Management:

New Management Model

Balanced Manager

Balancing Brainstorming and Brainstilling; Management and Leadership

Vadim Kotelnikov personal logo Vadim Kotelnikov

Founder, Ten3 Business e-Coach Inspiration and Innovation Unlimited!

"Now the definition of manager is someone who makes knowledge productive." ~ Peter Drucker

 

The Balanced Manager

Effective management by leadership demands a delicate balance between:

  • sensitivity and authority

  • the whole, i.e. organizational needs, and the parts, be they large (functions) or small (teams or individuals). You must require that your individual players forgo the quest for personal best in concert with the group effort.

  • loose and tight leadership style

  • functional expertise (depth of knowledge) and cross-functional excellence (width of knowledge)

  • internal (creating value for organization and employees) and external (creating value for investors, customers, and society as a whole)

The Tao of Business Balanced Management Yin and Yang Ten3 Business e-Coach: why, what, and how Opportunity-driven Business Development Brainstorming Working ON Your Business Balanced Approach to Business Systems Moving with Speed Entrepreneurial Creativity Vadim Kotelnikov Quotes 1000ventures.com Efficiency Improvement Strategic Thinking Management by Consciousness Inclusive Company Brainstilling The Power of Balance Balanced Manager. Balanced Management: Balancing Outside-In and Inside-Out Approaches

The Art of Management

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Systems Thinking

Synergy

Why Balance?

Balance is a key element of a happy life and sustainable business.

Balance is about how you live your life and manage your business and people.

When your life or business is out of balance, nothing works... More

Balanced Manager

We all start our careers as specialists men and women with narrow corridors of functional expertise. The goal of specialists is to optimize individual effort.  But "to raise to the ranks of senior management, you must build cross-functional expertise and forgo this quest for personal perfection, seeking instead to balance the skills and capabilities of the specialists working for you," writes Mark Stevens.2

Effective managerial leadership demands a delicate balance  between sensitivity and authority, between the whole and the parts, between loose and tight leadership style, between functional expertise (depth of knowledge) and cross-functional excellence (width of knowledge), internal (creating value for organization and employees) and external (creating value for investors, customers, and society as a whole). It also demands balancing the art and science of management as well as innovation and tradition.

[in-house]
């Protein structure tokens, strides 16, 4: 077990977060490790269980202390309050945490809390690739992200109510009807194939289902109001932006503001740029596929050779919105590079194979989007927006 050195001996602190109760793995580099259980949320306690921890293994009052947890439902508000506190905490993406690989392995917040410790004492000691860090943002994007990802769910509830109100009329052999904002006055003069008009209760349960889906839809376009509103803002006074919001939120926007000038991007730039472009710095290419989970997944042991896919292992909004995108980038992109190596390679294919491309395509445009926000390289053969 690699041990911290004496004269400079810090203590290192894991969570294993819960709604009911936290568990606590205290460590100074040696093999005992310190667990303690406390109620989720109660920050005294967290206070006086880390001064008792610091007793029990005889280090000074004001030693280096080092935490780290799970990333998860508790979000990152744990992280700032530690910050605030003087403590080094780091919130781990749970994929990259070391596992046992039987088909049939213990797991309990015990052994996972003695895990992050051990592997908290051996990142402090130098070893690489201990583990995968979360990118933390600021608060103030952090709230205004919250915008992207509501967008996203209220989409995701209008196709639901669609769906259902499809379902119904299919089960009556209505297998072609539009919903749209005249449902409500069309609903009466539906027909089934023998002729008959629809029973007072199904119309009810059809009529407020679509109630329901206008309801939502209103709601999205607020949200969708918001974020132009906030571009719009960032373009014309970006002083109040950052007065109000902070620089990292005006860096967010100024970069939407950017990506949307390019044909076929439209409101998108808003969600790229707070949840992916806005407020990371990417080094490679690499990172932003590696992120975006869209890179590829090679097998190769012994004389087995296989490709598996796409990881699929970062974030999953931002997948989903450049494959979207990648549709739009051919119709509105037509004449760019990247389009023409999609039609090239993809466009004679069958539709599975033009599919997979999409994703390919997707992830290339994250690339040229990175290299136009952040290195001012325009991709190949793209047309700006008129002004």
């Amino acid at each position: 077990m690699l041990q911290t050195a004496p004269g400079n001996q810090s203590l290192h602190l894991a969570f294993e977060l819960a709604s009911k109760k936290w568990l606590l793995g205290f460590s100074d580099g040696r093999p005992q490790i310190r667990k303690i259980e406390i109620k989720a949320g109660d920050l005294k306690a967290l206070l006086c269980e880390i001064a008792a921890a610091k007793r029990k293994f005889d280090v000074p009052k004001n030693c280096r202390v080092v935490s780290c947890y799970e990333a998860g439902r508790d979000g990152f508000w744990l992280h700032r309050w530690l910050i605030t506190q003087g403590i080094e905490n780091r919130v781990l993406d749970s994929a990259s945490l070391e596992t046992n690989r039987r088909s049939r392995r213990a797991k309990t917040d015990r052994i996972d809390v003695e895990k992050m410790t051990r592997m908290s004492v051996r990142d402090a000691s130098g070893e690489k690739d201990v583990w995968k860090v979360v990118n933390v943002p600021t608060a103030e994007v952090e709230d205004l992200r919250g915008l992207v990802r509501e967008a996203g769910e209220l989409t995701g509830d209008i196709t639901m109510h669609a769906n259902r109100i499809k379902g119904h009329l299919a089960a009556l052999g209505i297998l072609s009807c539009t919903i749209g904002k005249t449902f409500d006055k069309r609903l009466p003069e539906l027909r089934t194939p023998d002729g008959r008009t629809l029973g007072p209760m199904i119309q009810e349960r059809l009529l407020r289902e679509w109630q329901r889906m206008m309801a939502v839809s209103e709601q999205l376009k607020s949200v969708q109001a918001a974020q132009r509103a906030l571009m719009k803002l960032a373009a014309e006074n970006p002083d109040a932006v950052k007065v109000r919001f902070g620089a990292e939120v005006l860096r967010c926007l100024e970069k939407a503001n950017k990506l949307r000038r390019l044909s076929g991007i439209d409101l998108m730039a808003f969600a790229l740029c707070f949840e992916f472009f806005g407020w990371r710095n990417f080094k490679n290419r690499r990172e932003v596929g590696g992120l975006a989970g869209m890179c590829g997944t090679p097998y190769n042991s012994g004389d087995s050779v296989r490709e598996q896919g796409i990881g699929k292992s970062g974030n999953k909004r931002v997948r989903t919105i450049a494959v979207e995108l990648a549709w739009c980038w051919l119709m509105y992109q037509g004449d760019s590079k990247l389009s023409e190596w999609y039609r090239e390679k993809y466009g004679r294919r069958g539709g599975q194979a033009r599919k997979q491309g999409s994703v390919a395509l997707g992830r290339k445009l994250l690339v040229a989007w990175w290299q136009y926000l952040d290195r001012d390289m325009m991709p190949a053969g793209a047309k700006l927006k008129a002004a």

To manage knowledge workers effectively in the modern knowledge-driven enterprise, modern manager should balance management with leadership and coaching to keep all these independent thinkers pointed in the same direction and working towards the same goal... More

Balance between Authority and Employee Empowerment

Effective leadership demands a delicate balance between laissez-faire and overly controlling styles.

Loose-Tight Leadership

"Tilting too far toward a majority vote democracy, the manager becomes reluctant to exercise sufficient force necessary to propel the company toward its goals," says Harvard Business School professor Michael Beer. "This creates an organizational bereft of leadership. In such an environment, management fails to coordinates the various components of the enterprise and, in turn, fails to harness the positive factors inherent in the conflict between operating units (such as credit versus sales or technology versus human resources). Ironically, what appears to authorize an exceptional level of personal freedom and flexibility turns out to be a trap. Call it the paradox of empowerment."2

Yin-Yang of Employee Empowerment

Leadership-Management Synergy

To maximize your long-term success you should strive to be both a manager and a leader and to synergize their functions. Merely possessing management skills is no longer sufficient for success as an executive in today's business world. You need to understand the differences between managing and leading and know how to integrate the two roles to achieve organizational success... More

 

 

 

 

References:

  1. "Effective Managers Need To Coach," Wendy Hearn

  2. Extreme Management, Mark Stevens

  3. The Tao of Coaching, Max Landsberg